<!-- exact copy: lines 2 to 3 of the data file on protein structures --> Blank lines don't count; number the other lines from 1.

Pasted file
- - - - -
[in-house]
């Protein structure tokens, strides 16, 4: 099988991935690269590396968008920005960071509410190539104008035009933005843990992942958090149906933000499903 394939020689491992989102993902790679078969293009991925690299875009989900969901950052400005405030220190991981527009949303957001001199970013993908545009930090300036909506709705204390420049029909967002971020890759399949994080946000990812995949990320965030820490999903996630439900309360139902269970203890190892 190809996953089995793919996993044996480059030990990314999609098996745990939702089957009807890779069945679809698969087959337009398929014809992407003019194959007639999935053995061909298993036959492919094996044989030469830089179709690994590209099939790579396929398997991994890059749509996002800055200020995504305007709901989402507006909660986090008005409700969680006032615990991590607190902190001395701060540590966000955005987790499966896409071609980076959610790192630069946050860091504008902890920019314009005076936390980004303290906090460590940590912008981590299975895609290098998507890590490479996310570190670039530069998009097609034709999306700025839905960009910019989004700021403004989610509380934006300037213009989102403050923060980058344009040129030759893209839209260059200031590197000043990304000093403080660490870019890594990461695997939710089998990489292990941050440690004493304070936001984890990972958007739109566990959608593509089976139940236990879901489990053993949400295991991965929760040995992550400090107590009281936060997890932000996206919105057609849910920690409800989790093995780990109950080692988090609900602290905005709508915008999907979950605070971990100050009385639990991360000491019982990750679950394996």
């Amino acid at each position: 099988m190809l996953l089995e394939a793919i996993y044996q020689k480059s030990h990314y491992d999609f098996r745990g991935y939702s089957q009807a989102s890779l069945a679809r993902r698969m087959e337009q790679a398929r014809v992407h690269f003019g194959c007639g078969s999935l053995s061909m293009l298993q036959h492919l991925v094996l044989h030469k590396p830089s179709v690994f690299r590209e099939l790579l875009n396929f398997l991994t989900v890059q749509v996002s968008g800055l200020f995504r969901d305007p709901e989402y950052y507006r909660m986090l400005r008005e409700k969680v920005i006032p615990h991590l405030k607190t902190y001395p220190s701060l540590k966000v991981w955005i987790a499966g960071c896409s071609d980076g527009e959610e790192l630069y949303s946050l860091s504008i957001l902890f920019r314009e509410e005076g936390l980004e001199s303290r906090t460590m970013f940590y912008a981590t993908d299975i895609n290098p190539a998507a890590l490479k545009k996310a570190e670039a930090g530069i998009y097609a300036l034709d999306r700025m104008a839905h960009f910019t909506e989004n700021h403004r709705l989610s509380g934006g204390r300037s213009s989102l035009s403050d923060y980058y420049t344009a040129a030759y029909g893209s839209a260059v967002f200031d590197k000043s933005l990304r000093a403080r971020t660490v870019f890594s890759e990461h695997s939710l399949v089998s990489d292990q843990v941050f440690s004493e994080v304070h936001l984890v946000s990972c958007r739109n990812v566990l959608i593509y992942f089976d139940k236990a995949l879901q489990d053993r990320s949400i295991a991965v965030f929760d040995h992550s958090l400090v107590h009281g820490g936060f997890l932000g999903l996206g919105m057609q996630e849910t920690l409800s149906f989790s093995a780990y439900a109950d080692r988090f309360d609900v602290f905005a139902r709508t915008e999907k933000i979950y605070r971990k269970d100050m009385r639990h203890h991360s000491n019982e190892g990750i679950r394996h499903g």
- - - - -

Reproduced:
């Protein structure tokens, strides 16, 4: 099988991935690269590396968008920005960071509410190539104008035009933005843990992942958090149906933000499903 394939020689491992989102993902790679078969293009991925690299875009989900969901950052400005405030220190991981527009949303957001001199970013993908545009930090300036909506709705204390420049029909967002971020890759399949994080946000990812995949990320965030820490999903996630439900309360139902269970203890190892 190809996953089995793919996993044996480059030990990314999609098996745990939702089957009807890779069945679809698969087959337009398929014809992407003019194959007639999935053995061909298993036959492919094996044989030469830089179709690994590209099939790579396929398997991994890059749509996002800055200020995504305007709901989402507006909660986090008005409700969680006032615990991590607190902190001395701060540590966000955005987790499966896409071609980076959610790192630069946050860091504008902890920019314009005076936390980004303290906090460590940590912008981590299975895609290098998507890590490479996310570190670039530069998009097609034709999306700025839905960009910019989004700021403004989610509380934006300037213009989102403050923060980058344009040129030759893209839209260059200031590197000043990304000093403080660490870019890594990461695997939710089998990489292990941050440690004493304070936001984890990972958007739109566990959608593509089976139940236990879901489990053993949400295991991965929760040995992550400090107590009281936060997890932000996206919105057609849910920690409800989790093995780990109950080692988090609900602290905005709508915008999907979950605070971990100050009385639990991360000491019982990750679950394996």
């Amino acid at each position: 099988m190809l996953l089995e394939a793919i996993y044996q020689k480059s030990h990314y491992d999609f098996r745990g991935y939702s089957q009807a989102s890779l069945a679809r993902r698969m087959e337009q790679a398929r014809v992407h690269f003019g194959c007639g078969s999935l053995s061909m293009l298993q036959h492919l991925v094996l044989h030469k590396p830089s179709v690994f690299r590209e099939l790579l875009n396929f398997l991994t989900v890059q749509v996002s968008g800055l200020f995504r969901d305007p709901e989402y950052y507006r909660m986090l400005r008005e409700k969680v920005i006032p615990h991590l405030k607190t902190y001395p220190s701060l540590k966000v991981w955005i987790a499966g960071c896409s071609d980076g527009e959610e790192l630069y949303s946050l860091s504008i957001l902890f920019r314009e509410e005076g936390l980004e001199s303290r906090t460590m970013f940590y912008a981590t993908d299975i895609n290098p190539a998507a890590l490479k545009k996310a570190e670039a930090g530069i998009y097609a300036l034709d999306r700025m104008a839905h960009f910019t909506e989004n700021h403004r709705l989610s509380g934006g204390r300037s213009s989102l035009s403050d923060y980058y420049t344009a040129a030759y029909g893209s839209a260059v967002f200031d590197k000043s933005l990304r000093a403080r971020t660490v870019f890594s890759e990461h695997s939710l399949v089998s990489d292990q843990v941050f440690s004493e994080v304070h936001l984890v946000s990972c958007r739109n990812v566990l959608i593509y992942f089976d139940k236990a995949l879901q489990d053993r990320s949400i295991a991965v965030f929760d040995h992550s958090l400090v107590h009281g820490g936060f997890l932000g999903l996206g919105m057609q996630e849910t920690l409800s149906f989790s093995a780990y439900a109950d080692r988090f309360d609900v602290f905005a139902r709508t915008e999907k933000i979950y605070r971990k269970d100050m009385r639990h203890h991360s000491n019982e190892g990750i679950r394996h499903g």